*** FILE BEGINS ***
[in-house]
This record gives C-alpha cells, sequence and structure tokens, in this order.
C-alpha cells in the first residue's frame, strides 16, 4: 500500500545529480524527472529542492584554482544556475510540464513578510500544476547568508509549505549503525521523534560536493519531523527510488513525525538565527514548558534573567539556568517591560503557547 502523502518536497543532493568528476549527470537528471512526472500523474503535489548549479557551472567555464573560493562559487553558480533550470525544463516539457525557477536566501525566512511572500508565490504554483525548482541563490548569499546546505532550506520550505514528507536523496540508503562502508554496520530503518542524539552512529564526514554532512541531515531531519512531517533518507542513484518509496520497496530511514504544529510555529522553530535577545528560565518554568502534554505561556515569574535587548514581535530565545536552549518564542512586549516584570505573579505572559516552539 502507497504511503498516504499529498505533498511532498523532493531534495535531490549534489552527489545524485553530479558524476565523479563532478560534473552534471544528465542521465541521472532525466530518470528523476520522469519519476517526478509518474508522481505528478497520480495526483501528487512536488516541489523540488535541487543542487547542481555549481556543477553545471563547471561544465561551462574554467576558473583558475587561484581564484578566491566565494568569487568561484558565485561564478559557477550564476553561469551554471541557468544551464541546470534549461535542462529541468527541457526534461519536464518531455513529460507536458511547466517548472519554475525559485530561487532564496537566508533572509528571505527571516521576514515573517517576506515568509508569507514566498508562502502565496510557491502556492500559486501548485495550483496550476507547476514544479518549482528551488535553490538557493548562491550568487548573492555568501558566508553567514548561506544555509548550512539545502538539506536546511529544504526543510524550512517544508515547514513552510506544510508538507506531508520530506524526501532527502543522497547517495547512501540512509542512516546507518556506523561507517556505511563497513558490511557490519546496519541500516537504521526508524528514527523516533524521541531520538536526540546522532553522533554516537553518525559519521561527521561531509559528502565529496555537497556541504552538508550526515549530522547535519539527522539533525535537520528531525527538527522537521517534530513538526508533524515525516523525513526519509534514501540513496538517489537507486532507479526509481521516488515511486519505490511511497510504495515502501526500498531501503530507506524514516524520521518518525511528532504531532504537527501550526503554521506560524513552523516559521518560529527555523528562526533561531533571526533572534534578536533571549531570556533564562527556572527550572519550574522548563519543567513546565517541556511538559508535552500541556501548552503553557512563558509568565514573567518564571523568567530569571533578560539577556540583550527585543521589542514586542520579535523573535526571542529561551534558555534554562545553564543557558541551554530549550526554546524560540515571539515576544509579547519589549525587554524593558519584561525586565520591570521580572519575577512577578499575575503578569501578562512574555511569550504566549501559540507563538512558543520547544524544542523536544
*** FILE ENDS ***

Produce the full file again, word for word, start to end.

[in-house]
This record gives C-alpha cells, sequence and structure tokens, in this order.
C-alpha cells in the first residue's frame, strides 16, 4: 500500500545529480524527472529542492584554482544556475510540464513578510500544476547568508509549505549503525521523534560536493519531523527510488513525525538565527514548558534573567539556568517591560503557547 502523502518536497543532493568528476549527470537528471512526472500523474503535489548549479557551472567555464573560493562559487553558480533550470525544463516539457525557477536566501525566512511572500508565490504554483525548482541563490548569499546546505532550506520550505514528507536523496540508503562502508554496520530503518542524539552512529564526514554532512541531515531531519512531517533518507542513484518509496520497496530511514504544529510555529522553530535577545528560565518554568502534554505561556515569574535587548514581535530565545536552549518564542512586549516584570505573579505572559516552539 502507497504511503498516504499529498505533498511532498523532493531534495535531490549534489552527489545524485553530479558524476565523479563532478560534473552534471544528465542521465541521472532525466530518470528523476520522469519519476517526478509518474508522481505528478497520480495526483501528487512536488516541489523540488535541487543542487547542481555549481556543477553545471563547471561544465561551462574554467576558473583558475587561484581564484578566491566565494568569487568561484558565485561564478559557477550564476553561469551554471541557468544551464541546470534549461535542462529541468527541457526534461519536464518531455513529460507536458511547466517548472519554475525559485530561487532564496537566508533572509528571505527571516521576514515573517517576506515568509508569507514566498508562502502565496510557491502556492500559486501548485495550483496550476507547476514544479518549482528551488535553490538557493548562491550568487548573492555568501558566508553567514548561506544555509548550512539545502538539506536546511529544504526543510524550512517544508515547514513552510506544510508538507506531508520530506524526501532527502543522497547517495547512501540512509542512516546507518556506523561507517556505511563497513558490511557490519546496519541500516537504521526508524528514527523516533524521541531520538536526540546522532553522533554516537553518525559519521561527521561531509559528502565529496555537497556541504552538508550526515549530522547535519539527522539533525535537520528531525527538527522537521517534530513538526508533524515525516523525513526519509534514501540513496538517489537507486532507479526509481521516488515511486519505490511511497510504495515502501526500498531501503530507506524514516524520521518518525511528532504531532504537527501550526503554521506560524513552523516559521518560529527555523528562526533561531533571526533572534534578536533571549531570556533564562527556572527550572519550574522548563519543567513546565517541556511538559508535552500541556501548552503553557512563558509568565514573567518564571523568567530569571533578560539577556540583550527585543521589542514586542520579535523573535526571542529561551534558555534554562545553564543557558541551554530549550526554546524560540515571539515576544509579547519589549525587554524593558519584561525586565520591570521580572519575577512577578499575575503578569501578562512574555511569550504566549501559540507563538512558543520547544524544542523536544